Controlled trial of the short- and long-term effect of psychological treatment of post-partum depression 2. Impact on the mother-child relationship and child outcome
Murray, L. , Cooper, P.J. , Wilson, A. and Romaniuk, H. (2003) Controlled trial of the short- and long-term effect of psychological treatment of post-partum depression 2. Impact on the mother-child relationship and child outcome. British Journal of Psychiatry, 182 (5). pp. 420-427. ISSN 0007-1250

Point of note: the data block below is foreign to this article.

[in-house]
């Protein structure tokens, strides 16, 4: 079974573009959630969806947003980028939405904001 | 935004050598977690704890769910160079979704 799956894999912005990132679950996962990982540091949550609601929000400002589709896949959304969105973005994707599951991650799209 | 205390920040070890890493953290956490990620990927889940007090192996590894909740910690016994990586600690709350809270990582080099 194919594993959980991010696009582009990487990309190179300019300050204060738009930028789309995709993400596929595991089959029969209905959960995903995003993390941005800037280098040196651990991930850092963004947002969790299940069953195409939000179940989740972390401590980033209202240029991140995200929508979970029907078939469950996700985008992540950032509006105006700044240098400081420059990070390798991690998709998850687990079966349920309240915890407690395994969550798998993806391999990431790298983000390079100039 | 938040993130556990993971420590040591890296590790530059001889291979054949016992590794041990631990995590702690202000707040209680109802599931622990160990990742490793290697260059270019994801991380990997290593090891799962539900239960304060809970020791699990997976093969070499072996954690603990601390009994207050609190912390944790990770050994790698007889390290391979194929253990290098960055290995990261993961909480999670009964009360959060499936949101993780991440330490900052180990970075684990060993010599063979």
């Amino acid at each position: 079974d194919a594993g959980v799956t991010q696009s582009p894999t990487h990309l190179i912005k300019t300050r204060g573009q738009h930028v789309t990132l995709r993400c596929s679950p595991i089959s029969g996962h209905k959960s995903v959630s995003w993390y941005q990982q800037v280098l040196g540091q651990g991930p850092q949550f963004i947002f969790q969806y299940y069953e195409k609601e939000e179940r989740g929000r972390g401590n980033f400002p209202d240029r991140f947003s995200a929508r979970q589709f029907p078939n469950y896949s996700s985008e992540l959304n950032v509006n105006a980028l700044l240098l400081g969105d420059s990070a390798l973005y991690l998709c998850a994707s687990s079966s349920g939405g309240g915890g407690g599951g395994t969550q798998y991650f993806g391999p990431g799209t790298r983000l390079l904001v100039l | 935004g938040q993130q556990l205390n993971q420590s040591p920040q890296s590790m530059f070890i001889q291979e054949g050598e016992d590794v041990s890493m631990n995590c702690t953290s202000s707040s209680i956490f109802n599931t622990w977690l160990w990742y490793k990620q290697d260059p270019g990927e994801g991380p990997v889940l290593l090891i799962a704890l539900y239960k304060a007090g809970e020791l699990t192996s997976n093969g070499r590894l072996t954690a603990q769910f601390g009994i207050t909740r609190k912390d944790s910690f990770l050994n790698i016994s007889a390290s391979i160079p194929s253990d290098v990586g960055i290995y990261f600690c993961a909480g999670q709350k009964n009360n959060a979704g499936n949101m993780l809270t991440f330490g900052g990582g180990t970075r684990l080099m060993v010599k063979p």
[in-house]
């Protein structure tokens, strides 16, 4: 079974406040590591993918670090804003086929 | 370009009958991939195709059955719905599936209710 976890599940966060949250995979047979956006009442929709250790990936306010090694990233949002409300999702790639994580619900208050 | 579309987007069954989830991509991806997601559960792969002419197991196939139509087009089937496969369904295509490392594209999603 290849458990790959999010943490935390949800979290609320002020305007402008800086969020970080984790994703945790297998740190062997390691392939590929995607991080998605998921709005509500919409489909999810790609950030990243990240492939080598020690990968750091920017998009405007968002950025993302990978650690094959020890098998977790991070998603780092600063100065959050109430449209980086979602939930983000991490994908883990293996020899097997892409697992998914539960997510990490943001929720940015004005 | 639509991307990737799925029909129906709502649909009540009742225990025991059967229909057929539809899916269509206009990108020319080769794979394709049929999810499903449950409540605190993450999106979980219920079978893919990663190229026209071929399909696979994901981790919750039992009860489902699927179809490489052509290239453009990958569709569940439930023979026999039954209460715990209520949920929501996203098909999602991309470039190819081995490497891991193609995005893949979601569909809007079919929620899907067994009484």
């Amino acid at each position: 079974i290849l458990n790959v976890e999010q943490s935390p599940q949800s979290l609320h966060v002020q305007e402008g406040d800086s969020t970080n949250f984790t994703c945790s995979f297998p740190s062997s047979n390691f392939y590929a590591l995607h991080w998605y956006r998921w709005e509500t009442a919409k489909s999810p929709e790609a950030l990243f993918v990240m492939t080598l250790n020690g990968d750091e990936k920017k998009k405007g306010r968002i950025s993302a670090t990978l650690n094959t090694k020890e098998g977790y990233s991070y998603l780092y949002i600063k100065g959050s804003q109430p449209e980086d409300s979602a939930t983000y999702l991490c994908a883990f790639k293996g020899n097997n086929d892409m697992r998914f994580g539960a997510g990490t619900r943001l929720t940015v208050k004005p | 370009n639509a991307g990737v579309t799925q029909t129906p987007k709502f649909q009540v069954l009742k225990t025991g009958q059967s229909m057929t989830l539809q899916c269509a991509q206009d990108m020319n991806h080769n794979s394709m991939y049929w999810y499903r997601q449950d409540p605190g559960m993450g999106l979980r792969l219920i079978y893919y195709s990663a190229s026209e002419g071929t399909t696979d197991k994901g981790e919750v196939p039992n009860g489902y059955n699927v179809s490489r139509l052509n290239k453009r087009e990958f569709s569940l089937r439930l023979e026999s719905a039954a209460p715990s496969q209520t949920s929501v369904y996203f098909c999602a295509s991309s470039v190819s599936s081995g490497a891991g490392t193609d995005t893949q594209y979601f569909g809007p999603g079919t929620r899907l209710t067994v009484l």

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Background: Postnatal depression is associated with adverse child cognitive and socio-emotional outcome. It is not known whether psychological treatment affects the quality of the mother-child relationship and child outcome. Aims: To evaluate the effect of three psychological treatments on the mother-child relationship and child outcome. Method: Women with post-partum depression (n=193) were assigned randomly to routine primary care, non-directive counselling, cognitive-behavioural therapy or psychodynamic therapy The women and their children, were assessed at 43, [8 and 60 months post-partum. Results: Indications of a positive benefit were limited. All three treatments had a significant benefit on maternal reports of early difficulties in relationships with the infants, counselling gave better infant emotional and behaviour ratings at 18 months and more sensitive early mother-infant interactions. The treatments had no significant impact on maternal management of early infant behaviour problems, security of infant-mother attachment. Infant cognitive development or any child outcome at 5 years. Conclusions: Early intervention was of short-term benefit to the mother-child relationship and infant behaviour problems. More-prolonged intervention may be needed. Health visitors could deliver this.